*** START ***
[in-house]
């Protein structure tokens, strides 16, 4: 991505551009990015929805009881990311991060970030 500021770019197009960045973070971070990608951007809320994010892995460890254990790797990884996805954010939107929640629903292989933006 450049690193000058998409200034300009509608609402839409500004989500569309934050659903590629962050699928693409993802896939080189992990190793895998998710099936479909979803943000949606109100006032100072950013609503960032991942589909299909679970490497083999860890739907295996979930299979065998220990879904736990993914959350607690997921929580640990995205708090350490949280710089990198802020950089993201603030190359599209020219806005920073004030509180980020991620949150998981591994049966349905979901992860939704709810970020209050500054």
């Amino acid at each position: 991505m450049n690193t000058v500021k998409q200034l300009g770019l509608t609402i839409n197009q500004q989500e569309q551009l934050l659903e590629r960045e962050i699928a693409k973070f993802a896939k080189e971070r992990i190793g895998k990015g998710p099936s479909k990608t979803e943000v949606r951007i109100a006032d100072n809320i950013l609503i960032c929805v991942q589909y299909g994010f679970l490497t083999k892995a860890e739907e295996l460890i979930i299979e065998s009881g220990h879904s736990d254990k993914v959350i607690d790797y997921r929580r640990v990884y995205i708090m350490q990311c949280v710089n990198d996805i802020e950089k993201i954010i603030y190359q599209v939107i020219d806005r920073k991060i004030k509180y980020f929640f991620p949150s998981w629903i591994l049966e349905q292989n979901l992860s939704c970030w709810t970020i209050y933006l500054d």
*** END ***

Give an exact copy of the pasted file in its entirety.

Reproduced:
[in-house]
């Protein structure tokens, strides 16, 4: 991505551009990015929805009881990311991060970030 500021770019197009960045973070971070990608951007809320994010892995460890254990790797990884996805954010939107929640629903292989933006 450049690193000058998409200034300009509608609402839409500004989500569309934050659903590629962050699928693409993802896939080189992990190793895998998710099936479909979803943000949606109100006032100072950013609503960032991942589909299909679970490497083999860890739907295996979930299979065998220990879904736990993914959350607690997921929580640990995205708090350490949280710089990198802020950089993201603030190359599209020219806005920073004030509180980020991620949150998981591994049966349905979901992860939704709810970020209050500054």
């Amino acid at each position: 991505m450049n690193t000058v500021k998409q200034l300009g770019l509608t609402i839409n197009q500004q989500e569309q551009l934050l659903e590629r960045e962050i699928a693409k973070f993802a896939k080189e971070r992990i190793g895998k990015g998710p099936s479909k990608t979803e943000v949606r951007i109100a006032d100072n809320i950013l609503i960032c929805v991942q589909y299909g994010f679970l490497t083999k892995a860890e739907e295996l460890i979930i299979e065998s009881g220990h879904s736990d254990k993914v959350i607690d790797y997921r929580r640990v990884y995205i708090m350490q990311c949280v710089n990198d996805i802020e950089k993201i954010i603030y190359q599209v939107i020219d806005r920073k991060i004030k509180y980020f929640f991620p949150s998981w629903i591994l049966e349905q292989n979901l992860s939704c970030w709810t970020i209050y933006l500054d």